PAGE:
Yes, love your family from a distance some times - Christmas is coming! - or just plain accept their eccentricities because I certainly have my own… If reading this confuses you, well there you have it, right? I’ve been asked since I can remember, “Does your mind ever stop? How do you sleep?” In living color, baby… (when I do - insomnia visits nightly since a child)… which I prefer because I also remember when I couldn’t dream at all… Or when the big people looking down at me would constantly tell me what I could or couldn’t do (while asking, “How old are you? Where are you from? No, not this town, where in the world?”) My parents used to ask me what planet I came from because I apparently was so starkly different than my siblings. What does that even mean - they made me. Adults rarely encouraged me with things that I could do or explained how limitless that “can” really is. In hindsight, I don't think they were very aware but I didn't know that as a child.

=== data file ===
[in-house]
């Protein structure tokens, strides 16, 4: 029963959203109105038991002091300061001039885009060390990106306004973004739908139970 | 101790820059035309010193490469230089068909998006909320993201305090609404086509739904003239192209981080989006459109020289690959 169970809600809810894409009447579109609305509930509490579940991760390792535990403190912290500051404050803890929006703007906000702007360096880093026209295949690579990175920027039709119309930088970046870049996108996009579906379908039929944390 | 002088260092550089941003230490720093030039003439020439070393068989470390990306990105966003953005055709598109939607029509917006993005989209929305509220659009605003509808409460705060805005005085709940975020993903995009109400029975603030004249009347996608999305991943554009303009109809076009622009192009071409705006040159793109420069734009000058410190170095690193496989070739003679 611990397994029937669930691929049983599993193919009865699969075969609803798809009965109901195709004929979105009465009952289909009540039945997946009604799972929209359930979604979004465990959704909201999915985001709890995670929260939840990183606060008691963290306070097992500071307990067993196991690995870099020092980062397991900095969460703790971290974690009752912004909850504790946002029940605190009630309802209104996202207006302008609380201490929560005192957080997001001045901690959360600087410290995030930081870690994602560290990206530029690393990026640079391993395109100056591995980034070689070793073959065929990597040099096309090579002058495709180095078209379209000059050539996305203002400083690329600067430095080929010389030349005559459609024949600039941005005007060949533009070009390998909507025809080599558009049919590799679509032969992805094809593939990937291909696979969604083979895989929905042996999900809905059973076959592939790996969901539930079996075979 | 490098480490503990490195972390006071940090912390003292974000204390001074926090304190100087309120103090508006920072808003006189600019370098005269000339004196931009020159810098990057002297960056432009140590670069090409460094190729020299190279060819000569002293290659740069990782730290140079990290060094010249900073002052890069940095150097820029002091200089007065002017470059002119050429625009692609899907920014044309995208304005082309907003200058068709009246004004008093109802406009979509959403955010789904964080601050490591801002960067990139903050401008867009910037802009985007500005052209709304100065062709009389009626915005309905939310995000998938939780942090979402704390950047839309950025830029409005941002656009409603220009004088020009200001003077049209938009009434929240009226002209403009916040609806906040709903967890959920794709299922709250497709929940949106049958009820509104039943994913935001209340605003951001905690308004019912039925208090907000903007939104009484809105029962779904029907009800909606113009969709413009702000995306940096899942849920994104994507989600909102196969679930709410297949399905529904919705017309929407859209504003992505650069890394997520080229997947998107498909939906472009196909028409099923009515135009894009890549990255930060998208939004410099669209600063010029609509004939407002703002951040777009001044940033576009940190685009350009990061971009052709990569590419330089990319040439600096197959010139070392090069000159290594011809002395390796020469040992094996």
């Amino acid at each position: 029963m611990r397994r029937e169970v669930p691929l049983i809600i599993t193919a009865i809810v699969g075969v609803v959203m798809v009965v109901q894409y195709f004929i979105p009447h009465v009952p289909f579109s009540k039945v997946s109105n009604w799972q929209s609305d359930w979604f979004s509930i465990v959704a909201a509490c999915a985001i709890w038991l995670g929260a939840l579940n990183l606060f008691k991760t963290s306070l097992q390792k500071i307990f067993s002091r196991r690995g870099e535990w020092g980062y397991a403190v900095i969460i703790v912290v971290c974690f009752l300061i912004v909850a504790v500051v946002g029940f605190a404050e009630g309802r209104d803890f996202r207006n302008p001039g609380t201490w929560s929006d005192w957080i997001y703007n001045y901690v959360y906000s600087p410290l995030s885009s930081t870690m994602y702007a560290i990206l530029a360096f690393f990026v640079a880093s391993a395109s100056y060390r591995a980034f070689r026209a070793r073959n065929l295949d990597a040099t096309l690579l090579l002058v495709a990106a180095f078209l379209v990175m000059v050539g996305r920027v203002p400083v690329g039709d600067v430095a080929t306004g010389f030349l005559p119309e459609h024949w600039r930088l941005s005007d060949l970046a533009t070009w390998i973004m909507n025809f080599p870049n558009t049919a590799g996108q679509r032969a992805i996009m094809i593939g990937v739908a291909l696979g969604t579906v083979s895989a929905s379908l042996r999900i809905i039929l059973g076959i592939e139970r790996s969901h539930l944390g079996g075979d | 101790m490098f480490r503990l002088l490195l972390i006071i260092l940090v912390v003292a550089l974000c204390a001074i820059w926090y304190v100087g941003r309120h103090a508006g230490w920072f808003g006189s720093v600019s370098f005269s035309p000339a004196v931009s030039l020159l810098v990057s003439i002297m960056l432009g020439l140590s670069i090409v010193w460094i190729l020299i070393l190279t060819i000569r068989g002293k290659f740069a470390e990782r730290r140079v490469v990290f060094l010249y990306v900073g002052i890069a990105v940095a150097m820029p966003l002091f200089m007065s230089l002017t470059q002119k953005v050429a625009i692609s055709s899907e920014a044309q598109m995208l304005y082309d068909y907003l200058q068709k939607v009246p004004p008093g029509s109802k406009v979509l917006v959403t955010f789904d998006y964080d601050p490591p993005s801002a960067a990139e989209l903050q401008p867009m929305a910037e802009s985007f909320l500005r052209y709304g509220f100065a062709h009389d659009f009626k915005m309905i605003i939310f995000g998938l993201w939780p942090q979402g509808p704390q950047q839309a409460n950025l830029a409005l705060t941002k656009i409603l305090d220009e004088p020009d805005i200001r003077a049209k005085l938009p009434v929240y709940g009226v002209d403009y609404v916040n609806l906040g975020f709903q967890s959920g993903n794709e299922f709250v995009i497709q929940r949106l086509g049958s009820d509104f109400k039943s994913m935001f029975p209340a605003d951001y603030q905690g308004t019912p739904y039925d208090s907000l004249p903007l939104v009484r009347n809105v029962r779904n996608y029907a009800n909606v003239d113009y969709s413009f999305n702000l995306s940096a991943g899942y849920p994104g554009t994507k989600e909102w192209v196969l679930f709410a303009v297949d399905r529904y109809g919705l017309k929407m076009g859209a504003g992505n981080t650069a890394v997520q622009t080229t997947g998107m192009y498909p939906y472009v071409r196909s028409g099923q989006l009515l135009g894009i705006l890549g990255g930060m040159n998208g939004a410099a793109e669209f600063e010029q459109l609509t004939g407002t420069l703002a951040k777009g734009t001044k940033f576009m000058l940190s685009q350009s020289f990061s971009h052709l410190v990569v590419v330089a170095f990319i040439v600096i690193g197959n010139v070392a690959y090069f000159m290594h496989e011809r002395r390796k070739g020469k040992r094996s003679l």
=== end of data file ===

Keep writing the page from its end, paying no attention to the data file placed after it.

The way I see it, if a can is full of worms – I would be catching a lot of fish or sitting on the bank lost in thought dreaming of not having to be where I’m at – so they serve multiple purposes. Plant that next seed, one never knows where things pop up and grow and when your field is just spinning with various ages and stages of ideas – it seems like a miracle but you just forgot and moved on. Lesson learned.
Wow, I just recalled what I added to that dinner discussion which had everyone at our table laughing… oddly enough, the rest of the restaurant was pretty subdued compared to the four of us and I know they heard the tales. Moving along… when my kid was around 12ish, the school rang with and yet another “I’m not feeling good, gotta come home story”… You know that one, the trying so hard to be sick you almost make yourself so? It reminded me of the time I made a concoction of raw eggs mixed with every spice in my mom’s kitchen cabinets and drank it to try to upchuck, look ill and get out of another boring day at school - I wouldn’t recommend it – doesn’t work, tasted awful and left me feeling off for the better part of the morning as I was told to get on the school bus, "Now!".